How HabitAware helps Mental Health

How HabitAware helps Mental Health

Shatter Shame with HabitAware

The main Body-Focused Repetitive Behaviors (BFRBs) that people talk about are Trichotillomania and dermatillomania. These two mental health conditions, along with the full category of BFRBs, are often misunderstood and stigmatized. Trichotillomania is characterized by an irresistible urge to pull out one's hair, while dermatillomania is characterized by an irresistible urge to pick at one's skin. Both conditions can cause physical and emotional distress, leading to shame and embarrassment, and causing those affected to hide their conditions from others.

Beauty Rules & BFRBs

Person hiding face with hands

One of the reasons that people with trichotillomania and dermatillomania may feel ashamed is because of society's rules of beauty. In our culture, there is an idealized image of what is considered beautiful, and this includes having a full head of hair and smooth, flawless skin. People who don't fit this ideal may be seen as less attractive, less valuable, or less worthy. Those with trichotillomania and dermatillomania may feel like they don't measure up to this ideal, leading to feelings of shame and self-loathing.

Social constructs also play a role in shaping our beliefs about mental health. Mental health conditions are often stigmatized and seen as a weakness, or a personal failing. This can make it difficult for people to talk about their conditions or seek help. Instead, they may suffer in silence, feeling like they have to hide their condition from others to avoid being judged or misunderstood.

"Secrets Make Us Sick"

Unfortunately, keeping secrets about mental health can make things worse. In fact, our cofounder Aneela, in realizing the decades of shame and hiding her trichotillomania often shares that "Secrets make us sick."

Secrets can be toxic, leading to feelings of isolation and shame. It can be difficult to build connections with others when we are keeping secrets, and this can exacerbate feelings of loneliness and depression. In addition, keeping secrets can lead to increased stress and anxiety, which can make our mental health conditions worse.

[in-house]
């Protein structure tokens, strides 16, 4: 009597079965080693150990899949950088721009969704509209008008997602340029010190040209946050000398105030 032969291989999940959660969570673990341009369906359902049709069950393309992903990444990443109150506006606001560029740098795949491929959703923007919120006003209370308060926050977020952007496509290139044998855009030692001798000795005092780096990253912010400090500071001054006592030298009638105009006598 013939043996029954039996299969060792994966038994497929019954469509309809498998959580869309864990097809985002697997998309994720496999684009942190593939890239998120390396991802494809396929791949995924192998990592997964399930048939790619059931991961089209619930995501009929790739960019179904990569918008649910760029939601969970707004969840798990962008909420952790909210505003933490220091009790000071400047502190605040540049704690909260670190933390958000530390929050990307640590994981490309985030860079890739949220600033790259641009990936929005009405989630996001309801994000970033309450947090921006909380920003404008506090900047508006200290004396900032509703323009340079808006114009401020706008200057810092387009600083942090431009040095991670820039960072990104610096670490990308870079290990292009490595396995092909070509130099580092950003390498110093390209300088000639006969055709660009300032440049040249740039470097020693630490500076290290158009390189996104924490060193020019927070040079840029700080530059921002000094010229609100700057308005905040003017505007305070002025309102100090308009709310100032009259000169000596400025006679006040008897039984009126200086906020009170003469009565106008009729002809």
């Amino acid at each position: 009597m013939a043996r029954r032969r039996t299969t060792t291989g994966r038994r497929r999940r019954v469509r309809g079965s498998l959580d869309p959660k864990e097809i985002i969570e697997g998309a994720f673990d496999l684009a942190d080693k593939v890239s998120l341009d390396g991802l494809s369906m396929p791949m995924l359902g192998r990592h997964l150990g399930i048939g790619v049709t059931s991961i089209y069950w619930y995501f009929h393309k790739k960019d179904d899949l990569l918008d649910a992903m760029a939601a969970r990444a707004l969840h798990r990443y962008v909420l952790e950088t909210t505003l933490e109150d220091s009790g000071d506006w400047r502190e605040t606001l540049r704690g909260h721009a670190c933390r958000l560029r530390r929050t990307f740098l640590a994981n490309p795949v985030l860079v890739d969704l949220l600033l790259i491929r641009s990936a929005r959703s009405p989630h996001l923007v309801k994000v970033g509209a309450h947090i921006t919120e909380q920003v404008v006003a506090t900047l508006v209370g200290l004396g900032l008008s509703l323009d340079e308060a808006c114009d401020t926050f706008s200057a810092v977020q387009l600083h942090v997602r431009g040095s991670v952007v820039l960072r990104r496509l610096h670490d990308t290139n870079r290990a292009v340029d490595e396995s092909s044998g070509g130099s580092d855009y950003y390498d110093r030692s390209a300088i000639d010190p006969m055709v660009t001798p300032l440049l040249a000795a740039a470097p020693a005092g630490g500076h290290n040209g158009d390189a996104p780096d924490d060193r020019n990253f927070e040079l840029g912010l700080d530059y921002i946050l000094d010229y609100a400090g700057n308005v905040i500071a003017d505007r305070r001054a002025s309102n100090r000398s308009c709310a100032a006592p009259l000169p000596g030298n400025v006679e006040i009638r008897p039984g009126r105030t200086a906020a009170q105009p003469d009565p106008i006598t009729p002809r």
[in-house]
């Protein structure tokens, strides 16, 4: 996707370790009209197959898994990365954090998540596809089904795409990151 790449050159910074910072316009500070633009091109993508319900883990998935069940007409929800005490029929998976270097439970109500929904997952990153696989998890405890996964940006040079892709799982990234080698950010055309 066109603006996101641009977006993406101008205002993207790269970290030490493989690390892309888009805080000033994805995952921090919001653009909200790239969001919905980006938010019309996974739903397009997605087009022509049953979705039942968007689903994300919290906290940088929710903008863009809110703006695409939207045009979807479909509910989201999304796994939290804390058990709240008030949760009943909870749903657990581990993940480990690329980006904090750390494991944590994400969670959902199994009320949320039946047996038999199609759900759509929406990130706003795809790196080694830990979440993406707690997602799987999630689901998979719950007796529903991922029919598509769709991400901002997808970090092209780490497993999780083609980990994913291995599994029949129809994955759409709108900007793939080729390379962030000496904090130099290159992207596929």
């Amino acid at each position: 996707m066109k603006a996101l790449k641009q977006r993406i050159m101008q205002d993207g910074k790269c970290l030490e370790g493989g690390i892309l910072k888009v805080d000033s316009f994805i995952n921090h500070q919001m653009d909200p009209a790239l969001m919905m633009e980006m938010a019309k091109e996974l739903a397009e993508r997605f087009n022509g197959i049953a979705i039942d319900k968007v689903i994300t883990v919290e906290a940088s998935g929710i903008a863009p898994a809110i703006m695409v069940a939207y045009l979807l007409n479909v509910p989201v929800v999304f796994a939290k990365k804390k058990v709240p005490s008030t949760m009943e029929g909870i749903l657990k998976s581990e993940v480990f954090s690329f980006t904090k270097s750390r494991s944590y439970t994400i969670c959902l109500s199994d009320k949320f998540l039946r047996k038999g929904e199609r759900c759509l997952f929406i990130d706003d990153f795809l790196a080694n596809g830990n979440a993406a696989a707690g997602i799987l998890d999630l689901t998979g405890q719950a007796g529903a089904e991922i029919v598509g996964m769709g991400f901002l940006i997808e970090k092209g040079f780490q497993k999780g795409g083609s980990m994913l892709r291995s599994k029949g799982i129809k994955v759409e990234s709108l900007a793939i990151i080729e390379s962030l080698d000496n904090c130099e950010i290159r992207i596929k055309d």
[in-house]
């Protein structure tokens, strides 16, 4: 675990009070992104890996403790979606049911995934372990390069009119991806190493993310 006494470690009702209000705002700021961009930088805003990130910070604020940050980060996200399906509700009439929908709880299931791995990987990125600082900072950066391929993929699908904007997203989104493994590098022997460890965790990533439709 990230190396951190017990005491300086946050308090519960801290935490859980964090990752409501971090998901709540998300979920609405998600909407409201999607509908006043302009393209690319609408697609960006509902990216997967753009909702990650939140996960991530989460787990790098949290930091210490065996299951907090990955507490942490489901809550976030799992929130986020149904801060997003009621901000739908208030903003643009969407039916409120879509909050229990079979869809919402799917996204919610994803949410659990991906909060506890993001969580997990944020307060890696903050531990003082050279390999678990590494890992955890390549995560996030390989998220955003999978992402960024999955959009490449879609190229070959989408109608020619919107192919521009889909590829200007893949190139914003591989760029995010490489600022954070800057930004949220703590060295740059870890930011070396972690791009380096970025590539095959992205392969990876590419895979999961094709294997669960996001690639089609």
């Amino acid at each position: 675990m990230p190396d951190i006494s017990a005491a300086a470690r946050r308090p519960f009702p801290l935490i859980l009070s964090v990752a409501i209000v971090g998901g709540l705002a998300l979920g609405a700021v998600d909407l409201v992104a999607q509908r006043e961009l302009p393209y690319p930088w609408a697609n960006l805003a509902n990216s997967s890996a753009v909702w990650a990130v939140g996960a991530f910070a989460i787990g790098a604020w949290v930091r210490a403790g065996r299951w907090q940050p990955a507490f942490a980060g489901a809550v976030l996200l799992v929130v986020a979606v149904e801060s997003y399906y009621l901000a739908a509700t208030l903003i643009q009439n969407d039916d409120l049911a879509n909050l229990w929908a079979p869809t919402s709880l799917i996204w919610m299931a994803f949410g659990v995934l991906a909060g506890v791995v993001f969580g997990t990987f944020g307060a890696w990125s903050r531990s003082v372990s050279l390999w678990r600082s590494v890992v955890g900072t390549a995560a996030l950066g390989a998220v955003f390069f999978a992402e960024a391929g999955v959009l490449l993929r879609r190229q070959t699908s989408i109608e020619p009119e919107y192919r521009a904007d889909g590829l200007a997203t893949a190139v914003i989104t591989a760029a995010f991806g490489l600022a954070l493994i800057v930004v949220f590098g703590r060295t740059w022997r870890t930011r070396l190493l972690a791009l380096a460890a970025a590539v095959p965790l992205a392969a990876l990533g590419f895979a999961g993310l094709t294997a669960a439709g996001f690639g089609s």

This is where HabitAware comes in. HabitAware is a wearable device that helps people with trichotillomania, dermatillomania, and other similar conditions. The device is designed to track when a person is engaging in a habit, such as hair pulling or skin picking. It then sends a gentle vibration to the wearer's wrist, reminding them to stop the behavior.

But HabitAware's smart bracelets are more than just a reminder. It's also a tool for self-awareness and self-acceptance. By tracking the behavior, users can gain a better understanding of when and why they engage in it. This can help them identify triggers and develop strategies for managing their condition. In addition, HabitAware can help users break the cycle of shame and self-loathing. By using the device's gentle vibration to interrupt the behavior, users can begin to re-learn to love themselves and take back control from their condition.

In HabitAware's private online forum, the BFRB Change Collective, the community can also challenge social constructs and society's rules of beauty. By acknowledging that hair pulling and skin picking are not personal failings, but rather symptoms of a mental health condition, users can begin to challenge the stigma surrounding mental health. They can also challenge society's narrow definition of beauty, recognizing that true beauty comes in all shapes and sizes.

Social constructs and society's rules of beauty can have a profound impact on people with trichotillomania and dermatillomania. These constructs can lead to feelings of shame and self-loathing, causing those affected to hide their conditions from others. But keeping secrets about mental health can be toxic, exacerbating feelings of isolation and loneliness. HabitAware has a smart bracelet tool, a behavior change system and a community for breaking this cycle of shame and self-loathing.

By joining the Keen family, you can begin to re-learn to love yourself and take back control from not just your mental health conditions but also from society's expectations.

By challenging social constructs and stigma, HabitAware is helping to create a more accepting and compassionate world for all. We hope you'll join us.

love ♥️, strength 💪, & awareness 👀,

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 HabitAware’s smart bracelet uses gesture detection technology so you can build awareness of your hands. When you use Keen’s vibration as a cue to pause and notice what is happening, you are building self awareness of your thoughts & feelings through our proprietary method of Love, Strength, and Awareness. Combined, you have a framework for doing the joyful work of learning how to use your BFRB to your healthy advantage.


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"Signage" Header Photo by Dan Meyers on Unsplash

"Hiding" Photo by Parker Johnson on Unsplash

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